It’s heart sinking. You look around and ask, “Where’s my bike?” The answer you deny is, “It’s gone.” You look again and again to make sure. But it’s gone. I’ve experienced this twice myself. When I was six, my very first bike was taken from my front yard. When I was 15, the first bike I bought with my paper route money was taken from my front yard. It sucks.
One morning last August, Bryan Agee woke to find his garage had been opened during the night. The thieves used a tool to reach in over the top of the garage door and pop the emergency release. Among the missing property, four bicycles were gone. Agee called the Spokane Police who responded and took his report. He and his wife rely on their bikes for transportation so much that the battery in his car was dead from lack of use. He borrowed a bike from his dad so he could go to work.
The next morning, Agee was barely four blocks from home on his way to work when he saw someone riding towards him on one of his bikes. “Hey, that’s my bike,” he said out loud. The guy heard him and took off. Agee gave chase while calling the police, but he lost the thief. He came upon two Spokane Parks employees and asked if they’d seen someone speeding by on a bike. They described a bike to him, and he said that was it. They pointed at a house across the street. “It’s in there.” The police arrived, contacted the occupants, and Agee retrieved three of his bicycles. The fourth had been sold. Agee was luckier than most victims.
Dan-Vi Hoang kept her bike in the entryway of the fourplex she lives in. Although it was locked, it was not secured to anything inside the building. But she knew her neighbors and felt comfortable with it, until one morning last September when she was leaving for work and discovered her bike was gone. In her words, “The thief had some balls to come inside our doors and wrestle my bike out the door.” It was a painful loss. This was the bike she toured on and used to commute to work 3-4 times a week. She filed a police report but hasn’t seen a trace of her bike since.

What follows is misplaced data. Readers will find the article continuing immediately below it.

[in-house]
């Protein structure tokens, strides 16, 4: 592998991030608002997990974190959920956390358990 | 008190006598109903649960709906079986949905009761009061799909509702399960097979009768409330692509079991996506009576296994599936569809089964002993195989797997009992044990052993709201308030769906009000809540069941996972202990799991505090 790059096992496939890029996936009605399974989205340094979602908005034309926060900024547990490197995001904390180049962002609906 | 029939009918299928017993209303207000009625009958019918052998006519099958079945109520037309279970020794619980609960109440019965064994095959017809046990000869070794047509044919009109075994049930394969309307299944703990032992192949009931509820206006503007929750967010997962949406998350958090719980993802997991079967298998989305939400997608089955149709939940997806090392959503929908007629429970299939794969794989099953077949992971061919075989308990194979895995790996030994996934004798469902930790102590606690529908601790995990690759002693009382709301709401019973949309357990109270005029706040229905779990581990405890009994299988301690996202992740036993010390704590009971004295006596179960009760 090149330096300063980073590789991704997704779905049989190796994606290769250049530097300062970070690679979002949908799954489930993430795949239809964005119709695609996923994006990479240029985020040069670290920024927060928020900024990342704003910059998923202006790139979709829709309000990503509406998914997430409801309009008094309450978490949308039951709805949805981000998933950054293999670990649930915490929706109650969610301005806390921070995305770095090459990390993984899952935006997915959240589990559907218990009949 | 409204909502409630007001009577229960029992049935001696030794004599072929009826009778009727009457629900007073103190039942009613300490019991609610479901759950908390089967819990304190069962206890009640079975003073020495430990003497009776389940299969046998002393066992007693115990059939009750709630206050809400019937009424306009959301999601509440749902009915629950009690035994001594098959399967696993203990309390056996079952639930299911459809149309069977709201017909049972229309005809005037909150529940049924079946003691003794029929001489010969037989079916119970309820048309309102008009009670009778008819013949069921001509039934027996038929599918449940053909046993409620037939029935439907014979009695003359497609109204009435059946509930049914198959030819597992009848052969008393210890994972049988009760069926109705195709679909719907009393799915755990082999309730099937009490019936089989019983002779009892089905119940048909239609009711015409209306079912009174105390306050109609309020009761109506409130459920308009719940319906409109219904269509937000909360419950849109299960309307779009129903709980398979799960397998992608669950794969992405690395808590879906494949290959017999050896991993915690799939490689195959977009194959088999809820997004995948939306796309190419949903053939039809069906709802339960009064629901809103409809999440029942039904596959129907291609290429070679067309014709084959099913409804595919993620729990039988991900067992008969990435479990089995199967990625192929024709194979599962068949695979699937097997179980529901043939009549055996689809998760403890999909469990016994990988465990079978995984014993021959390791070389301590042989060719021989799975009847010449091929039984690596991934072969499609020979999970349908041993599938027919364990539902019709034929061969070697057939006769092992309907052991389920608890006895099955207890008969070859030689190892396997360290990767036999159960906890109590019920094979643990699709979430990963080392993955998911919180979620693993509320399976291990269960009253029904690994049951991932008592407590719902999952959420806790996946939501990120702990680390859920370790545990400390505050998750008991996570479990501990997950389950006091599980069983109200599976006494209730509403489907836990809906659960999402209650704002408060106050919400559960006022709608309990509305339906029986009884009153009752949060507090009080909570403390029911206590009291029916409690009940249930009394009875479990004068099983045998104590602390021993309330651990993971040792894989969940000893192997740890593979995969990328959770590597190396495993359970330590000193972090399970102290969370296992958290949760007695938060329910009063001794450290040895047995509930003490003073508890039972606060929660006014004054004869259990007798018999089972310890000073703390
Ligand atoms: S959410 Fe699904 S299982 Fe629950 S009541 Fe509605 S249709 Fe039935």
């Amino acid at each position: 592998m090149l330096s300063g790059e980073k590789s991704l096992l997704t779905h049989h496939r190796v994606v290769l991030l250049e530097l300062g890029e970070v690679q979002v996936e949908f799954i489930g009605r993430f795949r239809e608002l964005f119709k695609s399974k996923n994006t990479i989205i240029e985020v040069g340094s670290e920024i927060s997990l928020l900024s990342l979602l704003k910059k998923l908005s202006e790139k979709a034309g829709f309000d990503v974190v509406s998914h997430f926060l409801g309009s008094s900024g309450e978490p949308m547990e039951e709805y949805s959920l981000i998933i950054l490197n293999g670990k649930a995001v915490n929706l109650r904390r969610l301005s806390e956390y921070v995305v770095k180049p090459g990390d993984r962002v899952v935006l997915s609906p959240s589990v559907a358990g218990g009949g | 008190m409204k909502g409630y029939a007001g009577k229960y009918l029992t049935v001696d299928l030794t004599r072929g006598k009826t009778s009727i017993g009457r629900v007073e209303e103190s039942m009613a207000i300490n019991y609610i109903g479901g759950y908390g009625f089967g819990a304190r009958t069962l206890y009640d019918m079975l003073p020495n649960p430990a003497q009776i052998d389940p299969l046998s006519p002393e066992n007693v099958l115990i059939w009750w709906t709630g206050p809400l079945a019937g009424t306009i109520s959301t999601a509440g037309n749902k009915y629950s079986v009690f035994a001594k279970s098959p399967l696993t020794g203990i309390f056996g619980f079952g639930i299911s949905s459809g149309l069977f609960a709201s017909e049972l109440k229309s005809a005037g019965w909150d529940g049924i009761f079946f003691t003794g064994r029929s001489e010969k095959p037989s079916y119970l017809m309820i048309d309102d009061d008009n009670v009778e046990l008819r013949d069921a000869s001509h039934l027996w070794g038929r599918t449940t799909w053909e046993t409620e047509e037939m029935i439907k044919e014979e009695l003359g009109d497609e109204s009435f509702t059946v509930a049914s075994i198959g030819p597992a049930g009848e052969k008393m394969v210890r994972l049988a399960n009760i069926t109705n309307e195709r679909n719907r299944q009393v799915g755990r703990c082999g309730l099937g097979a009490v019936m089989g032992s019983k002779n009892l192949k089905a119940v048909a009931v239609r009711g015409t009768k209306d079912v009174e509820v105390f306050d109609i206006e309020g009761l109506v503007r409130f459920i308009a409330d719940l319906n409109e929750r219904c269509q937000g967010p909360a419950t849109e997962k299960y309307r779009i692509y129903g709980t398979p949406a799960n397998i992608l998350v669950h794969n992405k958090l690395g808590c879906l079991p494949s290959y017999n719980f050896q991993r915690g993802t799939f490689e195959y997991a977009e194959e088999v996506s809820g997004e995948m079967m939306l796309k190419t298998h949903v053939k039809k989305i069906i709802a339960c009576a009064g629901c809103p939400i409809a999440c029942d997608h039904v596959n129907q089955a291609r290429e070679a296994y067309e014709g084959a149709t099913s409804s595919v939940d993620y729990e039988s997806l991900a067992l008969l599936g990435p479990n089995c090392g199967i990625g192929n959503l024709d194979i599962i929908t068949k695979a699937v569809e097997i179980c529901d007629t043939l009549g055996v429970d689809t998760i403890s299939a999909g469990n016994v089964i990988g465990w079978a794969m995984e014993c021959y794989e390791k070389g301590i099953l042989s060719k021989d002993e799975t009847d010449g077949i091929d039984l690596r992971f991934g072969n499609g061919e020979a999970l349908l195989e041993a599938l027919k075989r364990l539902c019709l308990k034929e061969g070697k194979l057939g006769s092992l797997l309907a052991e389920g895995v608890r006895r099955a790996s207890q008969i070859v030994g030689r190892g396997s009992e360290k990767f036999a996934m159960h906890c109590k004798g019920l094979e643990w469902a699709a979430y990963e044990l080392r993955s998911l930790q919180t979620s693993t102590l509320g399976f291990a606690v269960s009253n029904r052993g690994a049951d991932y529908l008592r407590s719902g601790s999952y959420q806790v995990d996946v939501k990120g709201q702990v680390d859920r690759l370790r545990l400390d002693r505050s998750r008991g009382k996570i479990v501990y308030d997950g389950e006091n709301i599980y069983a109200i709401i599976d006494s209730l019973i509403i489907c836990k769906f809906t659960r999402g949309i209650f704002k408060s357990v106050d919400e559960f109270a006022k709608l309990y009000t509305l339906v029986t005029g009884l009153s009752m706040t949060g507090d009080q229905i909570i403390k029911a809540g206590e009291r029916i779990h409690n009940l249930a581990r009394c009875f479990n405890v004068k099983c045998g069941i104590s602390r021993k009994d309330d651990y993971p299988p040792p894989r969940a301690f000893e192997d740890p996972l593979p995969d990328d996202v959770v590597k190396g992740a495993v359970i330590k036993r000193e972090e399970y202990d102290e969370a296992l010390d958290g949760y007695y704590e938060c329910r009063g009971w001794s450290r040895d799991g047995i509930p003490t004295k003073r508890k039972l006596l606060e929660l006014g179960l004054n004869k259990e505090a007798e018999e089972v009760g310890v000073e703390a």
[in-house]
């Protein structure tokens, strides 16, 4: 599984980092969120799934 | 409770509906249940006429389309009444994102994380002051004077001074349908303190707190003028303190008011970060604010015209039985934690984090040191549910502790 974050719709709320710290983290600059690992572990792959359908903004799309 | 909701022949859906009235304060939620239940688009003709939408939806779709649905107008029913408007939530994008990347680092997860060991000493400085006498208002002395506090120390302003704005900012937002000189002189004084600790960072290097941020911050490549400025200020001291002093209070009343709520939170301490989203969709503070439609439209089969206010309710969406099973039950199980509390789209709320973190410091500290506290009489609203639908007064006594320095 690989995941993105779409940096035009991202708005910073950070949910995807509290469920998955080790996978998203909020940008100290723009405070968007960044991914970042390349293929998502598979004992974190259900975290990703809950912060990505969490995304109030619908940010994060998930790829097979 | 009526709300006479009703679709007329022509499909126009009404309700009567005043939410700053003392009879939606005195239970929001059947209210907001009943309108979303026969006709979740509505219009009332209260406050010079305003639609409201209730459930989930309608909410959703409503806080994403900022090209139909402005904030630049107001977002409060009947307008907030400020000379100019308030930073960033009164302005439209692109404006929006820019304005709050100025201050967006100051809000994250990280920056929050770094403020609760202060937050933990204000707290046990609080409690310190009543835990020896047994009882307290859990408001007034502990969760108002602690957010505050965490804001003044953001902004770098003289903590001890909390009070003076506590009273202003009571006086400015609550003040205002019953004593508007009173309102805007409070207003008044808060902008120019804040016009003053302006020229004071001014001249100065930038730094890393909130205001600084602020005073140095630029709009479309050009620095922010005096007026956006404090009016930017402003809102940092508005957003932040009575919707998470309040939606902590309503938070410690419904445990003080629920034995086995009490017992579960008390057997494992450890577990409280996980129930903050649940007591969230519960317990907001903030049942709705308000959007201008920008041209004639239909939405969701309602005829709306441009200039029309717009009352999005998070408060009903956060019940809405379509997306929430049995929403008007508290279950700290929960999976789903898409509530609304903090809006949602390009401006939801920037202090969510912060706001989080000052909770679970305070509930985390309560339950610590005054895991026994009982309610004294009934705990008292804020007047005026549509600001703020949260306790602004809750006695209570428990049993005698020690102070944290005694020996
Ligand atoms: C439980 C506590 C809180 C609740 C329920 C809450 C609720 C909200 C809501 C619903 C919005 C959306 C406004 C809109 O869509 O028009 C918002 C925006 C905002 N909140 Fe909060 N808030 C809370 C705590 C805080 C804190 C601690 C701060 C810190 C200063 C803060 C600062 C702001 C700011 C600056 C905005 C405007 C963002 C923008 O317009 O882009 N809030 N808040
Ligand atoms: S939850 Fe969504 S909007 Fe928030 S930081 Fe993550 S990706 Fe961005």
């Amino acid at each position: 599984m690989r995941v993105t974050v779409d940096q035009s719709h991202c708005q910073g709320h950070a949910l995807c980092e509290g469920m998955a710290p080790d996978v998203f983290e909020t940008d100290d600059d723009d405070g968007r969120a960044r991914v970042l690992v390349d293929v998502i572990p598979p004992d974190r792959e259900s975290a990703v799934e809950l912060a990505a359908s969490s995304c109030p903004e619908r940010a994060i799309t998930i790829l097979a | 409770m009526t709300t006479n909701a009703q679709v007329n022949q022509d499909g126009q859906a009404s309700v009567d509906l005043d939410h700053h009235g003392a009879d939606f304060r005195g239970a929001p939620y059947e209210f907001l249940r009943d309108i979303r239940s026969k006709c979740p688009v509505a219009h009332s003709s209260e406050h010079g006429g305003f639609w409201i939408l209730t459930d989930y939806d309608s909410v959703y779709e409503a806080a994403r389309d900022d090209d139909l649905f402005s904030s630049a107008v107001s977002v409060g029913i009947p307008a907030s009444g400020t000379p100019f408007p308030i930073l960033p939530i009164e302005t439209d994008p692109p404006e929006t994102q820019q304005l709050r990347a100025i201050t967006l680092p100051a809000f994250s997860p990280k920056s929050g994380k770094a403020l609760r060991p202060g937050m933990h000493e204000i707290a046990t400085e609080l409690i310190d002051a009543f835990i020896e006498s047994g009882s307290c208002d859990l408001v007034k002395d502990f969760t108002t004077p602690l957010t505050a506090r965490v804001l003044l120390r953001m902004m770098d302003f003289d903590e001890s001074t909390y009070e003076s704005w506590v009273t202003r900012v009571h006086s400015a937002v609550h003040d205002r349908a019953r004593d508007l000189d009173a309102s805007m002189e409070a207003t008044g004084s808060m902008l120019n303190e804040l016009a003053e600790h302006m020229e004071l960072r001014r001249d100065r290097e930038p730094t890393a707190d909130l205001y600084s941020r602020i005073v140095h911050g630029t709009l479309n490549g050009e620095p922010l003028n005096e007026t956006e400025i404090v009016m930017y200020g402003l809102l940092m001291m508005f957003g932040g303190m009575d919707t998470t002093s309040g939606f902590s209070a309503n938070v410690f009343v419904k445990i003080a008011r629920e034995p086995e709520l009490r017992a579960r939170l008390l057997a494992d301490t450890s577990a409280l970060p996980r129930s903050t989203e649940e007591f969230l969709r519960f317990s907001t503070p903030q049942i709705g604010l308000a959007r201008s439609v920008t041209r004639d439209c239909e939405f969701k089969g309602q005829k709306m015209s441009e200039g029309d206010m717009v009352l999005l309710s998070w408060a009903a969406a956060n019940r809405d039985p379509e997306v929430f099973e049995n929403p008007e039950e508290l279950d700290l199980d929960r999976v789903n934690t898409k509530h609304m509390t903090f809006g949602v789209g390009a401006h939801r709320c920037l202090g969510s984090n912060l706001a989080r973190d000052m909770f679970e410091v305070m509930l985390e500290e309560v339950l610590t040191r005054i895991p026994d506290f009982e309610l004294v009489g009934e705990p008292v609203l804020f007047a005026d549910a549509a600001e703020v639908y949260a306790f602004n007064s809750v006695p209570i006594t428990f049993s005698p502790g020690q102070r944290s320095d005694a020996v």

Two and a-half years ago, OTM contributor Erika Prins locked her bike to a light pole in downtown Spokane one evening. She returned an hour later and her bike was gone. For her it was more than losing a $1,400 bike. Not owning a car, her bike was her mode of transportation. She eventually replaced it and several months later was notified that a pawn shop had her bike. But now she had a new problem. The pawn shop had paid $300 and the bike was on a “police hold” since it was stolen. She could pay the $300, which she says the police officer recommended she do, to get her bike back. Or she could wait for the case to be resolved, which has and will take years.
I spoke with a couple of pawn shop managers about this. One would only say, “Anything that happens is up to the police and the victim.” Another was more forthcoming. If he buys a bike and later learns it was stolen, he’s required to hold it for the police until the case is resolved. But he will return it to the victim if the victim reimburses the pawn shop’s costs. You can understand why Prins would be upset about this.
How many bikes are stolen in our area? The Coeur d’Alene Police Department reports 105-122 bikes stolen every year since 2010. The Spokane Police Department stated they track thefts and burglaries but not what was stolen. But with over four times the population, I would guess Spokane has a lot more thefts than Coeur d’Alene.
What should you do to protect yourself? Record the serial number and take photos of your bike. Register your bike with one or more local and national registries. Secure your bike properly with a high quality U-lock and cable. Do what you can to make it hard to steal.
If it is stolen, it’s not your fault. Complete a police report as soon as possible. Update the registries. Spread the word and photos via social networks. Use searchtempest.com to check multiple craigslist sites and Ebay to see if it’s up for sale. If your bike is gone, doing these things may help you get it back. //